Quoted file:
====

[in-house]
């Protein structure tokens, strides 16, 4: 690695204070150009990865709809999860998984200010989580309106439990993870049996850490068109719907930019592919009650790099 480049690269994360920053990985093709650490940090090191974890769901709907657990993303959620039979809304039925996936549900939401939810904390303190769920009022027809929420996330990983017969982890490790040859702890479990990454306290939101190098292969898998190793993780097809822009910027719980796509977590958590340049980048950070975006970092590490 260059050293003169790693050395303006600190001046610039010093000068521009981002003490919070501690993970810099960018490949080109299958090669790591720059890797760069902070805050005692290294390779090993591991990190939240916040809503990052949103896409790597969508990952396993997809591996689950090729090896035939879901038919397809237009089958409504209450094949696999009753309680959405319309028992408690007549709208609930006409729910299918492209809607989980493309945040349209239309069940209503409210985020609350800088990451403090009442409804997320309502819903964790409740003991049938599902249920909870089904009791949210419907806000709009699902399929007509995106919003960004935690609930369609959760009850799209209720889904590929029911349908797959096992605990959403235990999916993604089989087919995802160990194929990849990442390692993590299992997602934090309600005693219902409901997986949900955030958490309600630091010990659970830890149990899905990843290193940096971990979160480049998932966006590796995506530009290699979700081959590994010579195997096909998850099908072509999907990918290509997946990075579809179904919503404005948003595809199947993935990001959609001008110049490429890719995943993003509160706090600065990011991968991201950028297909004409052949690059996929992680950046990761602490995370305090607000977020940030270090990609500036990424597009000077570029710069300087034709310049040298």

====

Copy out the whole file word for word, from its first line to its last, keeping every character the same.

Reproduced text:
[in-house]
């Protein structure tokens, strides 16, 4: 690695204070150009990865709809999860998984200010989580309106439990993870049996850490068109719907930019592919009650790099 480049690269994360920053990985093709650490940090090191974890769901709907657990993303959620039979809304039925996936549900939401939810904390303190769920009022027809929420996330990983017969982890490790040859702890479990990454306290939101190098292969898998190793993780097809822009910027719980796509977590958590340049980048950070975006970092590490 260059050293003169790693050395303006600190001046610039010093000068521009981002003490919070501690993970810099960018490949080109299958090669790591720059890797760069902070805050005692290294390779090993591991990190939240916040809503990052949103896409790597969508990952396993997809591996689950090729090896035939879901038919397809237009089958409504209450094949696999009753309680959405319309028992408690007549709208609930006409729910299918492209809607989980493309945040349209239309069940209503409210985020609350800088990451403090009442409804997320309502819903964790409740003991049938599902249920909870089904009791949210419907806000709009699902399929007509995106919003960004935690609930369609959760009850799209209720889904590929029911349908797959096992605990959403235990999916993604089989087919995802160990194929990849990442390692993590299992997602934090309600005693219902409901997986949900955030958490309600630091010990659970830890149990899905990843290193940096971990979160480049998932966006590796995506530009290699979700081959590994010579195997096909998850099908072509999907990918290509997946990075579809179904919503404005948003595809199947993935990001959609001008110049490429890719995943993003509160706090600065990011991968991201950028297909004409052949690059996929992680950046990761602490995370305090607000977020940030270090990609500036990424597009000077570029710069300087034709310049040298």